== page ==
The Americans can't know if they're coming or going in our Brave New Ukip-enhanced World. First that gatekeeper of Commonwealth literary tradition, the Man Booker prize, opens its borders to the Americans, to a hail of doomy predictions on how British fiction will be over-run by any number of gum-chewing Yankie doodle dandies with a Creative Writing MFA in their back pockets.
Now, the Americans have been banished, at least 20th century ones, from the syllabuses of GCSE-English Literature students, to a hail of doomy predictions on how kids will no longer be able to study Of Mice and Men, and will be the poorer for it. Or that's how it sounds to me. Complaints against the Education Secretary, Michael Gove's revised guidelines seem to revolve around the loss of a few former set texts, most notably John Steinbeck's novel and Harper Lee's To Kill a Mockingbird, the former of which is apparently studied by 90 percent of GCSE pupils.
What is most depressing in all of this is how little has changed. Of Mice and Men is the text I had to read for my GCSEs, which by the way, was the very first year they replaced O'Levels, some 26 years ago. It shows a profoundly unimaginative approach to schooling for children to be taught the same few texts year in, year out, whether they are American or otherwise. How 'fresh' will a teacher's delivery of these lessons be if they have taught the same book for two decades? How infectious their love for it? It makes me cross to hear the 90 percent statistic. It makes me even crosser that this threatens to become a debate about Britishness versus Americanness when really, it is a debate about breadth and imagination and variety of choices. Who was, until now, stopping the teaching of 20th century American fiction beyond the predictability of Steinbeck? And presumably students read more than just the set texts (though some voices this week have suggested that they don't have time for much else).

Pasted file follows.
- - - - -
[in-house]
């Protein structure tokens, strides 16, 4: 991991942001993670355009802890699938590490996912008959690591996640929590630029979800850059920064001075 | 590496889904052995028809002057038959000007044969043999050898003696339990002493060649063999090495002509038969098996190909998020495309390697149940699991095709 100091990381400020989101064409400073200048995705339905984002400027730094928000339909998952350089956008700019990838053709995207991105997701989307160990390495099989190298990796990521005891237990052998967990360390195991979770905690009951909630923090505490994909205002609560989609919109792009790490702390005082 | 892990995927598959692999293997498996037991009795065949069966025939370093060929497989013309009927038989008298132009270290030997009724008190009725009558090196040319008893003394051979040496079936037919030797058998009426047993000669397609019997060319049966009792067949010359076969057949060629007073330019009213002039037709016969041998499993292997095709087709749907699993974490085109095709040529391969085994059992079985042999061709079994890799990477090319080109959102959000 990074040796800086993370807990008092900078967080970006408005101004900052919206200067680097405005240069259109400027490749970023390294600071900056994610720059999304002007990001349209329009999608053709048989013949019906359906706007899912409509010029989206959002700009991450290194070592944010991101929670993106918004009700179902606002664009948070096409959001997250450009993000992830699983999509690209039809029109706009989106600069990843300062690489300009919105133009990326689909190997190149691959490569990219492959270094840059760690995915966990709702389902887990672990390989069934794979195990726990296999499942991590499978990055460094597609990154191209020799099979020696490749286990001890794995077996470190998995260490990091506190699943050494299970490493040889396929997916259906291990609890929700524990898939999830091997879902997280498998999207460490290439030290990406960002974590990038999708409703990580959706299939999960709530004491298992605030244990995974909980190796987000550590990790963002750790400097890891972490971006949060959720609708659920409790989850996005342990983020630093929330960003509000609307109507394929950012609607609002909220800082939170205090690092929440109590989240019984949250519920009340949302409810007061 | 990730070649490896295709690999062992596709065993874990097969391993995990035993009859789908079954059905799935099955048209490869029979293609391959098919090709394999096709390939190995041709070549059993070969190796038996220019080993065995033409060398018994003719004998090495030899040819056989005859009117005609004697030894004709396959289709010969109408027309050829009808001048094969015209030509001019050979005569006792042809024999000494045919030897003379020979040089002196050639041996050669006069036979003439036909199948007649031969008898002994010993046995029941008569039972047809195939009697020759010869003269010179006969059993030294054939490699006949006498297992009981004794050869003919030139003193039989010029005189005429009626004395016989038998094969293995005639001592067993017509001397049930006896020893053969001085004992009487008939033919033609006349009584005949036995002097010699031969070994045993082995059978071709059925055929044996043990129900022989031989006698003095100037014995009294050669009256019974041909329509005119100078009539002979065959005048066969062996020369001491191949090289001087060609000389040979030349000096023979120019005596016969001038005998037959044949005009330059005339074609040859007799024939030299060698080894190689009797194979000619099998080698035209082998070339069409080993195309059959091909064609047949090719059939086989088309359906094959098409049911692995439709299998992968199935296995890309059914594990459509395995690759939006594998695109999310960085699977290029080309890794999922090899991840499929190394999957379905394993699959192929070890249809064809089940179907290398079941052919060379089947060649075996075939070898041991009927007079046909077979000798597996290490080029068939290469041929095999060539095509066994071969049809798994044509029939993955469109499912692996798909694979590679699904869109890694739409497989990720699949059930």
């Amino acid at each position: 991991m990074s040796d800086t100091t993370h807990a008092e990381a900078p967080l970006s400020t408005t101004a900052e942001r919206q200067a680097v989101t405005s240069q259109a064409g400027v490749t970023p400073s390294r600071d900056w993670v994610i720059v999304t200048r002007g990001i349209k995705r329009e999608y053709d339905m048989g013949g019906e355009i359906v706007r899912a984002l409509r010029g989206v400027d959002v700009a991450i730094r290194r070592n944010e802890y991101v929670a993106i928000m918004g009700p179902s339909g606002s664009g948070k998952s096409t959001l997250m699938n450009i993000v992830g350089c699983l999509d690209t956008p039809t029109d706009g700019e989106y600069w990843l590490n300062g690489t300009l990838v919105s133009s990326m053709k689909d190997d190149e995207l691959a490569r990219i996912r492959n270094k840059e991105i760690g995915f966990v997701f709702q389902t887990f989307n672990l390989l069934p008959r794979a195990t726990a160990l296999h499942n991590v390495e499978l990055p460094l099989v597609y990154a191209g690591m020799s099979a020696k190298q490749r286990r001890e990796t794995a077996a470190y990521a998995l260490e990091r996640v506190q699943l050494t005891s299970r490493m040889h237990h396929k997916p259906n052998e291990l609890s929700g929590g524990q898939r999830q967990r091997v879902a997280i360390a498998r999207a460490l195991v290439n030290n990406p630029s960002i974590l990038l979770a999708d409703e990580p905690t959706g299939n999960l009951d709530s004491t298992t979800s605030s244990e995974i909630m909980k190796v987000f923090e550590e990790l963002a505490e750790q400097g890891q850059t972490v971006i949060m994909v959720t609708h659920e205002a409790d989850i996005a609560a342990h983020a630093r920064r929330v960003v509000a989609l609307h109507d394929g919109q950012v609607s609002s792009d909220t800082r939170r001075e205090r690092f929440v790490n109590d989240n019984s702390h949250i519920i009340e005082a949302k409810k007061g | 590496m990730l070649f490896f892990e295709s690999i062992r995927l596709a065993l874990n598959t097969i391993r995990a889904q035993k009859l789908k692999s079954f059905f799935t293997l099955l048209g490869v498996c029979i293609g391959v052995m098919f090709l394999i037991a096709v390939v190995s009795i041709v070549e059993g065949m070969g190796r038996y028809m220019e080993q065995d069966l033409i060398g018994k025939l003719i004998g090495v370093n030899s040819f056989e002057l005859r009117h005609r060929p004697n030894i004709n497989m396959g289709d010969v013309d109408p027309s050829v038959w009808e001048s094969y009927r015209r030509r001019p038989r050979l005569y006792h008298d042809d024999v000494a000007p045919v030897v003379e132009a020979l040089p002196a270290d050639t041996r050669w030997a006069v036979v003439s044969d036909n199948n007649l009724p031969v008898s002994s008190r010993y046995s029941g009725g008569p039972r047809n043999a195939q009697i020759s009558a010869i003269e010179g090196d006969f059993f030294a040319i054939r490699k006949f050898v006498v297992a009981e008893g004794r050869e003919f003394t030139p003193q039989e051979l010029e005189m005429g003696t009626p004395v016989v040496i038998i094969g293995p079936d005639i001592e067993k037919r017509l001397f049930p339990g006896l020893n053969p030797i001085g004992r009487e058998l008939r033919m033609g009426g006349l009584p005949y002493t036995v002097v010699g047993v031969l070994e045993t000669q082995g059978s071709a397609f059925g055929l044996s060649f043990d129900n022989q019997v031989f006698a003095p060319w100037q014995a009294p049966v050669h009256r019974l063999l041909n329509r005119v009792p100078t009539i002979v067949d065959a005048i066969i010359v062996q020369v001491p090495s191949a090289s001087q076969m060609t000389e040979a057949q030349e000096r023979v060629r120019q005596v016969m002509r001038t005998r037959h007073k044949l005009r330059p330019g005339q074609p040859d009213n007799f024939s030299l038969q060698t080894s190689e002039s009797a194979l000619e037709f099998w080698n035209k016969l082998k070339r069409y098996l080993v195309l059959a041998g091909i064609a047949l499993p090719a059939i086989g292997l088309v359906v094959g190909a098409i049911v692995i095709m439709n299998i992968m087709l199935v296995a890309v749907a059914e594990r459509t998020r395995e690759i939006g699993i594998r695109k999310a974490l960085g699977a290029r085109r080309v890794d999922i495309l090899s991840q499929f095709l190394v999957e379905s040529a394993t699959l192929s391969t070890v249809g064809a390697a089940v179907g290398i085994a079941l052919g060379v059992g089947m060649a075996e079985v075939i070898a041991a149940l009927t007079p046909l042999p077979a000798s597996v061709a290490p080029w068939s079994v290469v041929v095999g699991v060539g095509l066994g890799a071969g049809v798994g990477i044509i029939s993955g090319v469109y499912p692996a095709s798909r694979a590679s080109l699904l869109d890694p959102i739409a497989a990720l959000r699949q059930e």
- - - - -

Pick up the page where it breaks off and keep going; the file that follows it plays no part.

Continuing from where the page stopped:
What about a more imaginative choice of reading altogether? Yes, kids must get through the compulsory Shakespeare text and Romantic poetry but must they read the same few titles as last year, the year before, and the decade before that? If we want to bring in the Americans, there are so many glorious choices from the pre-1900 canon which still qualify. Those who might be mourning the fact that they can no longer be 'tested' on The Great Gatsby can perhaps study Adventures of Huckleberry Finn, or 12 Years a Slave, for that matter. What's to stop the exam boards? Just as OCR (Oxford Cambridge and RSA board) is broadening its history curriculum "beyond Hitler and the Henrys", the same could be done with English literature (although OCR's new draft syllabus features the veterans, Great Expectations and Pride and Prejudice).
There is more to English literature than Pride and Prejudice, and there is more to American literature than Of Mice and Men. And of course, there is much more to teaching, and learning, literature than just the set texts. Mr Gove might stand charged of sending mixed messages to schools – he talks of giving them greater freedoms on the one hand but urges the teaching of synthetic phonics on the other, for example – but he can't really be got at for wanting to give schoolchildren greater variety of literature. It's high time for the "banning" of Of Mice and Men, in my book.Reuse content